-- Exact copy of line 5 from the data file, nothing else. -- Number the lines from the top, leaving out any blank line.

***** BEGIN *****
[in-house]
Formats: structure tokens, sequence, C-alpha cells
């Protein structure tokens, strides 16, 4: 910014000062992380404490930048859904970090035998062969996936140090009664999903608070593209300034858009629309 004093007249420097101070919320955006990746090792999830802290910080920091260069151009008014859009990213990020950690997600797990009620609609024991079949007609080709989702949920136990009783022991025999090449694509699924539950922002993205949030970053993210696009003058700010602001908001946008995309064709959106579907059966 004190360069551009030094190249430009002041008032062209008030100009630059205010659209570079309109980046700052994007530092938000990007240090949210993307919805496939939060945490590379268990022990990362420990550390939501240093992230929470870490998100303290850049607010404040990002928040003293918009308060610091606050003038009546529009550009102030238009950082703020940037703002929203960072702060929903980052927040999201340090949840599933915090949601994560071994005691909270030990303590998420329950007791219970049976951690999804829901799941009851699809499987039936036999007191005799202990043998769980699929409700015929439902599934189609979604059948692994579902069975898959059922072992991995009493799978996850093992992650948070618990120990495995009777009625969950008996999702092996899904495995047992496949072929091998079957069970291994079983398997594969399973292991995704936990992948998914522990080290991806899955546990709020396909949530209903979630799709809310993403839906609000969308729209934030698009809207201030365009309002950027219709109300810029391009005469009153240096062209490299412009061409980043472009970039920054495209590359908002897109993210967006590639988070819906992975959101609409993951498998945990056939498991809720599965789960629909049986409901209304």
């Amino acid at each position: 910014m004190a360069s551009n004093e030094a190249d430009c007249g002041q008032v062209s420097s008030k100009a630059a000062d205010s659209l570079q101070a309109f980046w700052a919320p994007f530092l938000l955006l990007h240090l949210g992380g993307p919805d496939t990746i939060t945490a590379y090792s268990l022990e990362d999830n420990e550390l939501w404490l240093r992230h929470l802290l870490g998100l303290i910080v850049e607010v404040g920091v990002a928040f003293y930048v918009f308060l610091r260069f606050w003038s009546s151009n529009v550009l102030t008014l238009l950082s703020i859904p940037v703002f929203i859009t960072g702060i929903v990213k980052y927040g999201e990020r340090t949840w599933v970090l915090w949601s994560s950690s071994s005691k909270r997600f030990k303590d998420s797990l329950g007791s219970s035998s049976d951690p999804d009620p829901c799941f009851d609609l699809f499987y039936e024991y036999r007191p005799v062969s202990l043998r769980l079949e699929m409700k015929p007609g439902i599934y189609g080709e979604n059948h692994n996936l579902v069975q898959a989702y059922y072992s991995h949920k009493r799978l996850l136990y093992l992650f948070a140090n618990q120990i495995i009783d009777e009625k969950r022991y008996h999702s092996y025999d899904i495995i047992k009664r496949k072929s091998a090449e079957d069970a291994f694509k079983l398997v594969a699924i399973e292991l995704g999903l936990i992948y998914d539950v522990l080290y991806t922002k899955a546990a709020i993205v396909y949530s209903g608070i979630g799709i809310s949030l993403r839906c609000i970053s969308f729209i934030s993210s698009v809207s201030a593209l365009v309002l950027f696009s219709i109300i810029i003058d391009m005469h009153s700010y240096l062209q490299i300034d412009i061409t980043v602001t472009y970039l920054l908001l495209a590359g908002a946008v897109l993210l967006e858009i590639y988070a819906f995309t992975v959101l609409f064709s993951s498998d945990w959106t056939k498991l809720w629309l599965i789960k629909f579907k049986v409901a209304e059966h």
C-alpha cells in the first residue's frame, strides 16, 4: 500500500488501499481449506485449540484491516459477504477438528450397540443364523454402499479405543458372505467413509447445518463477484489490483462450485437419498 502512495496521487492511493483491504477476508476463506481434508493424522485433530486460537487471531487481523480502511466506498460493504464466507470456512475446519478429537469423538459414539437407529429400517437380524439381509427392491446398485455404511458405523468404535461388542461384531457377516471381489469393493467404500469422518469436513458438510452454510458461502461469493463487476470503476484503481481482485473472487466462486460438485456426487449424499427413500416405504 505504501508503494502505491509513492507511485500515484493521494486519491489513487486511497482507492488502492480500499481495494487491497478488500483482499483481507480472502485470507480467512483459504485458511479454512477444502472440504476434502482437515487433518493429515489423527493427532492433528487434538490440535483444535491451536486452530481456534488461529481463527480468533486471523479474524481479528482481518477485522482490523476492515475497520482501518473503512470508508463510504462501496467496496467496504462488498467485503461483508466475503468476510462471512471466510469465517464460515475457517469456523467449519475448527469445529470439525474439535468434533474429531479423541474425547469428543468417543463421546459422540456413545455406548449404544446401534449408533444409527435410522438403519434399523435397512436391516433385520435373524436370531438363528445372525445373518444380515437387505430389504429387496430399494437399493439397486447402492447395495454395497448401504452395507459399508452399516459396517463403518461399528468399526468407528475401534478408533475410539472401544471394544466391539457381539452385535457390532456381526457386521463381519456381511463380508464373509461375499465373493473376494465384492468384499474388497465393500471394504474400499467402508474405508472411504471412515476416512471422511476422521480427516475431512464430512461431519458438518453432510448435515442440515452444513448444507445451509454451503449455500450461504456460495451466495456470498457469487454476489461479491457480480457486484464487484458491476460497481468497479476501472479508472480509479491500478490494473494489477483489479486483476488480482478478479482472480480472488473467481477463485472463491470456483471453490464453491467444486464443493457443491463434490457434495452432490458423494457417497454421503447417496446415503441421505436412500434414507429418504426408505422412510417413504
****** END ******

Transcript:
C-alpha cells in the first residue's frame, strides 16, 4: 500500500488501499481449506485449540484491516459477504477438528450397540443364523454402499479405543458372505467413509447445518463477484489490483462450485437419498 502512495496521487492511493483491504477476508476463506481434508493424522485433530486460537487471531487481523480502511466506498460493504464466507470456512475446519478429537469423538459414539437407529429400517437380524439381509427392491446398485455404511458405523468404535461388542461384531457377516471381489469393493467404500469422518469436513458438510452454510458461502461469493463487476470503476484503481481482485473472487466462486460438485456426487449424499427413500416405504 505504501508503494502505491509513492507511485500515484493521494486519491489513487486511497482507492488502492480500499481495494487491497478488500483482499483481507480472502485470507480467512483459504485458511479454512477444502472440504476434502482437515487433518493429515489423527493427532492433528487434538490440535483444535491451536486452530481456534488461529481463527480468533486471523479474524481479528482481518477485522482490523476492515475497520482501518473503512470508508463510504462501496467496496467496504462488498467485503461483508466475503468476510462471512471466510469465517464460515475457517469456523467449519475448527469445529470439525474439535468434533474429531479423541474425547469428543468417543463421546459422540456413545455406548449404544446401534449408533444409527435410522438403519434399523435397512436391516433385520435373524436370531438363528445372525445373518444380515437387505430389504429387496430399494437399493439397486447402492447395495454395497448401504452395507459399508452399516459396517463403518461399528468399526468407528475401534478408533475410539472401544471394544466391539457381539452385535457390532456381526457386521463381519456381511463380508464373509461375499465373493473376494465384492468384499474388497465393500471394504474400499467402508474405508472411504471412515476416512471422511476422521480427516475431512464430512461431519458438518453432510448435515442440515452444513448444507445451509454451503449455500450461504456460495451466495456470498457469487454476489461479491457480480457486484464487484458491476460497481468497479476501472479508472480509479491500478490494473494489477483489479486483476488480482478478479482472480480472488473467481477463485472463491470456483471453490464453491467444486464443493457443491463434490457434495452432490458423494457417497454421503447417496446415503441421505436412500434414507429418504426408505422412510417413504